Mark McKeon is an author, presenter and former AFL coach. Speaking in the Australian Financial Review, he says knowing you have only walked 1000 steps by lunchtime might motivate some people, “but it can also make you stressed and set off a series of physiological changes that are more detrimental than an inactive morning.”

When you first set up your tracker, it may ask for your basic details, often telling you how many calories you need to stay the same weight, or lose weight.

For people who are prone to anxiety or disordered thinking about weight and exercise, this can be more detrimental than beneficial. Having a device beep at you because you have only done 9,400 steps that day can turn a good day into a guilt-ridden day.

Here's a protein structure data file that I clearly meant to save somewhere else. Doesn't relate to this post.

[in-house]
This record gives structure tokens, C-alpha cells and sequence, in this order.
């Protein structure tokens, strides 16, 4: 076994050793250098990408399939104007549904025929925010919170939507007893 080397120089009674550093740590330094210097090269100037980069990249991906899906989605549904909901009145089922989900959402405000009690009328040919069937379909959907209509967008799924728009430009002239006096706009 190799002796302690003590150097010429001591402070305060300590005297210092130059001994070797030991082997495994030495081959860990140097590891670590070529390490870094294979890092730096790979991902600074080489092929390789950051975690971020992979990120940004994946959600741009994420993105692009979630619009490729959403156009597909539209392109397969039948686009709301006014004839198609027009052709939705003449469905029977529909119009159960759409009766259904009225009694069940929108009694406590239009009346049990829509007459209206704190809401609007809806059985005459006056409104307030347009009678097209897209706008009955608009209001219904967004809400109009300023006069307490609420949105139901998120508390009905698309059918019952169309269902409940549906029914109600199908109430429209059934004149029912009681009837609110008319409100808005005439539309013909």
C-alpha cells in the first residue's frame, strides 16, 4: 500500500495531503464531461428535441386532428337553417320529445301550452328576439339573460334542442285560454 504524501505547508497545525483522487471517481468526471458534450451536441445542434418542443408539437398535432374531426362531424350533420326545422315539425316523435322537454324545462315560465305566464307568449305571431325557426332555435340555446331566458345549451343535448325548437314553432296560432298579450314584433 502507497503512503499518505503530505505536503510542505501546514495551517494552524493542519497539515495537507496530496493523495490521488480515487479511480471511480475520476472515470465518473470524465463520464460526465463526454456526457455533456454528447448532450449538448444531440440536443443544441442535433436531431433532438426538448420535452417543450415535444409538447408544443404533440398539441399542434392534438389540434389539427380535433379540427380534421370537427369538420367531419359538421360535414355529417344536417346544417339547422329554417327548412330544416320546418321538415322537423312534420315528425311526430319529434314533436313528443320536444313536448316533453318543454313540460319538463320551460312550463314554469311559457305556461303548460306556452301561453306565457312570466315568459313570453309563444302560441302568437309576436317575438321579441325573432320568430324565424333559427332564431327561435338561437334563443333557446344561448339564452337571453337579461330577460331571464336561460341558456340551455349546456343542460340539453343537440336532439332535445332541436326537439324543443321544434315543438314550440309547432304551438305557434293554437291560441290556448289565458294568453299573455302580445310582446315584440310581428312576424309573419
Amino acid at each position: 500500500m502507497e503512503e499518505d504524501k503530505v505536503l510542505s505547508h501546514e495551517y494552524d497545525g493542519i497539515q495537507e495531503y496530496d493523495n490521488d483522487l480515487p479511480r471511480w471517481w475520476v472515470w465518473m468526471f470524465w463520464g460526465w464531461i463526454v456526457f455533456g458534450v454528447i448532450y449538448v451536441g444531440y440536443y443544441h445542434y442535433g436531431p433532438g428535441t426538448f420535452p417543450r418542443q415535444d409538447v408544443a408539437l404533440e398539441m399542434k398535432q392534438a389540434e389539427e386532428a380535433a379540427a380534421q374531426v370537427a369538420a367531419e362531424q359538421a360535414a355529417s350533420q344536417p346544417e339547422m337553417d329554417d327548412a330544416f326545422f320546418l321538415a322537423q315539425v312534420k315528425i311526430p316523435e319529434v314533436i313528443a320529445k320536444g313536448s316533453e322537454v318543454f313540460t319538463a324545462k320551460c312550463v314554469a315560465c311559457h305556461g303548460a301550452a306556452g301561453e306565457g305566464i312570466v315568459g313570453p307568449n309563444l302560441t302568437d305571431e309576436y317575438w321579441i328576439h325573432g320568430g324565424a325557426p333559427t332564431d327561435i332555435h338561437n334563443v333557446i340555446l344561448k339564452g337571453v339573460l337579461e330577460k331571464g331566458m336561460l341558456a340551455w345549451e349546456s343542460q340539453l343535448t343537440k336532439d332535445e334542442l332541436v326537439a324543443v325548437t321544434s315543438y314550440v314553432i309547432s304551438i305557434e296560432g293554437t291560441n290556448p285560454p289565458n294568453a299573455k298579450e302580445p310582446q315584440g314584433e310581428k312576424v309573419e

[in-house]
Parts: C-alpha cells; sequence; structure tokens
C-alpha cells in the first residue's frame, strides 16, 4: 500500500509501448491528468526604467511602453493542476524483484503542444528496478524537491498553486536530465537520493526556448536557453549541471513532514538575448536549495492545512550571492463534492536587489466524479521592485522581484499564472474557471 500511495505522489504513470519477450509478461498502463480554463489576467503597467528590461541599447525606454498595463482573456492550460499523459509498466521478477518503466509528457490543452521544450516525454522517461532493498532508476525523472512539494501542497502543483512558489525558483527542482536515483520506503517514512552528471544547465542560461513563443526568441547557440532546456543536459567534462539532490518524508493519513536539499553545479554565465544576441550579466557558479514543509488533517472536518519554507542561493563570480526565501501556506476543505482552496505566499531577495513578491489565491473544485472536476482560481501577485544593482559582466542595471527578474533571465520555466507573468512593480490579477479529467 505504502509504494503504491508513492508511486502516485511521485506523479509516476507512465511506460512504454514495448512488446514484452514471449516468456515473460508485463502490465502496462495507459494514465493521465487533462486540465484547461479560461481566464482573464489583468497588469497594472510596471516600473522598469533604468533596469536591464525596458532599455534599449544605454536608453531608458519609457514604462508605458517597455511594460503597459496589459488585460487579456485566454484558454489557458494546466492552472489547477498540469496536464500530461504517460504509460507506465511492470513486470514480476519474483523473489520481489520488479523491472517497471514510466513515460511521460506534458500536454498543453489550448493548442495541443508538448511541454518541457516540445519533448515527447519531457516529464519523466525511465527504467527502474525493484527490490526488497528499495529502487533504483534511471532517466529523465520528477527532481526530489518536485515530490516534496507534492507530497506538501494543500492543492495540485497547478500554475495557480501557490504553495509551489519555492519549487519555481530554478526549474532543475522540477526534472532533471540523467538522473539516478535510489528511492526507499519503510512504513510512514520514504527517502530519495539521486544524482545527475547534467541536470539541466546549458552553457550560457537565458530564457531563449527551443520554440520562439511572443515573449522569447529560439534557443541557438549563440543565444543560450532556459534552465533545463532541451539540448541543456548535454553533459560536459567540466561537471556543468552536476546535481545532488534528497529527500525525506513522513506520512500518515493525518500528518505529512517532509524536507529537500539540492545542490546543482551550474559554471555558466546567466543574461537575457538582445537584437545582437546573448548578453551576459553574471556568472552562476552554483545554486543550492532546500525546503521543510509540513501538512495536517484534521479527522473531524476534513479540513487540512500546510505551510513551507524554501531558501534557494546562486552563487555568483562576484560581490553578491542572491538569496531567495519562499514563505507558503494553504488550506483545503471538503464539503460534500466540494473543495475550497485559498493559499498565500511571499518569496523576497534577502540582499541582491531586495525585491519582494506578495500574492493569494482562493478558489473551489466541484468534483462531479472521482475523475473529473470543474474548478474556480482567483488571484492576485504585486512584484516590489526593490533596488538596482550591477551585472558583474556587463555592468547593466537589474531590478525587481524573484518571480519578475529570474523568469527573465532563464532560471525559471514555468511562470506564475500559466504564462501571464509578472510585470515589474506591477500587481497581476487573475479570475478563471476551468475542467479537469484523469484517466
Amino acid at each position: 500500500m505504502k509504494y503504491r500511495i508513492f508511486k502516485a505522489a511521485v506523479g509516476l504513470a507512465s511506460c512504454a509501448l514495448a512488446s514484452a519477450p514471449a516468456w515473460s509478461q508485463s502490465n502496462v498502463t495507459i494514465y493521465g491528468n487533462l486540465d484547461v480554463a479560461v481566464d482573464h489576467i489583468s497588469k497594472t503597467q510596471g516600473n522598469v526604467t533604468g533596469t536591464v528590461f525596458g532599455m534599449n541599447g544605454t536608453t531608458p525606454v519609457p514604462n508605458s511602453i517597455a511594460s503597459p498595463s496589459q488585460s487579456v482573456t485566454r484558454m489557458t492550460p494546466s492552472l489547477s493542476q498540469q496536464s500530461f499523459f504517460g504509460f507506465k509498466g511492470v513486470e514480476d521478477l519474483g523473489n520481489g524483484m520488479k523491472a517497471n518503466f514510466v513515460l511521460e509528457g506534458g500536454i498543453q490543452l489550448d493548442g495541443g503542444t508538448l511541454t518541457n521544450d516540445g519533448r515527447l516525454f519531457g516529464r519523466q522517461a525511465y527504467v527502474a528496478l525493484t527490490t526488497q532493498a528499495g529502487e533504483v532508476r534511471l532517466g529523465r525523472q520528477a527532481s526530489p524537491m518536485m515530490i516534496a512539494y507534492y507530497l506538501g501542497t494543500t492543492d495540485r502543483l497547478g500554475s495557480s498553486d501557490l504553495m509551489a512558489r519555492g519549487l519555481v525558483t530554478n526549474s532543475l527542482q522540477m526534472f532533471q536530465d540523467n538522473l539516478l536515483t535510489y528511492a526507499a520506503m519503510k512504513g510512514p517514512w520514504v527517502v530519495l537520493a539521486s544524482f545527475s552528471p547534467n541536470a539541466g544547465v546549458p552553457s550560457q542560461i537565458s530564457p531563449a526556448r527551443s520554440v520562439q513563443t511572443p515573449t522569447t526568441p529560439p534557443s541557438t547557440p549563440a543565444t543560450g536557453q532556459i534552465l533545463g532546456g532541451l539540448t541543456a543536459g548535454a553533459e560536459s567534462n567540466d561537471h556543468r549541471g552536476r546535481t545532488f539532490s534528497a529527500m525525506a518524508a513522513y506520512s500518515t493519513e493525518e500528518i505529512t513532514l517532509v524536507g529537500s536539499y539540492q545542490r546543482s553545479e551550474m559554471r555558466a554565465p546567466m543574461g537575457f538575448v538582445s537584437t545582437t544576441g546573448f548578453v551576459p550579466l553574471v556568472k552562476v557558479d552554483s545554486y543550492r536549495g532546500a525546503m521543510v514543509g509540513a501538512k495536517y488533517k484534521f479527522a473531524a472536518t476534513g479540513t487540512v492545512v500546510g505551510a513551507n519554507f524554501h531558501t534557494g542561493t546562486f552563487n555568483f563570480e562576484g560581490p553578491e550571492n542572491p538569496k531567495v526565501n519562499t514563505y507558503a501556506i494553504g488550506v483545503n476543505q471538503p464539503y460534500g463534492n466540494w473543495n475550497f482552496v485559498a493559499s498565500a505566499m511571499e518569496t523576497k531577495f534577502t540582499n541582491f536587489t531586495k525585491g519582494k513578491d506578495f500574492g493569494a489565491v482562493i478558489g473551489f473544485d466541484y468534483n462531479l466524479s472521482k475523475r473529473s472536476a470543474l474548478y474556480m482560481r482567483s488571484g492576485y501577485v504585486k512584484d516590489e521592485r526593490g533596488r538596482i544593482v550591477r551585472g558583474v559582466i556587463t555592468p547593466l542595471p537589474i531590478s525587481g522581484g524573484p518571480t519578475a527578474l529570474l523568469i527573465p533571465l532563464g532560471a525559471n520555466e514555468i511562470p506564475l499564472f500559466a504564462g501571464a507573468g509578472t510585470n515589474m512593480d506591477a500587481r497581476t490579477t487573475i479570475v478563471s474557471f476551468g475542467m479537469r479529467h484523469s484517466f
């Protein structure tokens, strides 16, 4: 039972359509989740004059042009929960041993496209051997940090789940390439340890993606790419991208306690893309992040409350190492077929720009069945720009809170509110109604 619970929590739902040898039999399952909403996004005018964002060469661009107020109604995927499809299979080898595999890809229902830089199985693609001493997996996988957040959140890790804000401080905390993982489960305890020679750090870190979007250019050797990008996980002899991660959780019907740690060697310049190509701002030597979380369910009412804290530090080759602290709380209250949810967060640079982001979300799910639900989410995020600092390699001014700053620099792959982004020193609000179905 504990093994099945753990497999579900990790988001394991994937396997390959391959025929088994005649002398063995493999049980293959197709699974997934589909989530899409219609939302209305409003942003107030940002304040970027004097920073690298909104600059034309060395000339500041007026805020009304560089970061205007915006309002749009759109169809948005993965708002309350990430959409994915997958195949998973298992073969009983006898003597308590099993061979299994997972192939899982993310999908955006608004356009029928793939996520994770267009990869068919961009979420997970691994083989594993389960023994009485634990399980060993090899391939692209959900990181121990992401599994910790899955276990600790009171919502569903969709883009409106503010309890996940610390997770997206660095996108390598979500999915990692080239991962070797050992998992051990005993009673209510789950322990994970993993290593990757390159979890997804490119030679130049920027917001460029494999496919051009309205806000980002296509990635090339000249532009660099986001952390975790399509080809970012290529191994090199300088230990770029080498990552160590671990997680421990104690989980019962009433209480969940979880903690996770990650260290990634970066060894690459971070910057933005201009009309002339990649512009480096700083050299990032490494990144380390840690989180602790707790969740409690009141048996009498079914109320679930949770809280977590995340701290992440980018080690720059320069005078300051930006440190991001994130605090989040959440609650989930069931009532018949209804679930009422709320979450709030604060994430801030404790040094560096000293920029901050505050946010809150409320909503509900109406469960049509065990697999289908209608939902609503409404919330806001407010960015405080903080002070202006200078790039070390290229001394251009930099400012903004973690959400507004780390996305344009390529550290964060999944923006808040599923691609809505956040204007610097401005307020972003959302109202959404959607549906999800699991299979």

Alissa Rumsey, author of Unapologetic Eating, says fitness trackers can lead to negative obsession for some people.

“They become fixated on the numbers and kind of preoccupied with tracking and hitting certain numbers and in doing so lose track of what really matters.

They stop paying attention to know their body feels and if they need rest, if they need movement.”

Rumsey suggests mitigating this by regularly checking in with how you feel, and let that guide you.


Check in with your body BEFORE you check your fitness tracker. Practise listening to your body to see how it feels before and after exercise and move in a way that feels good for you.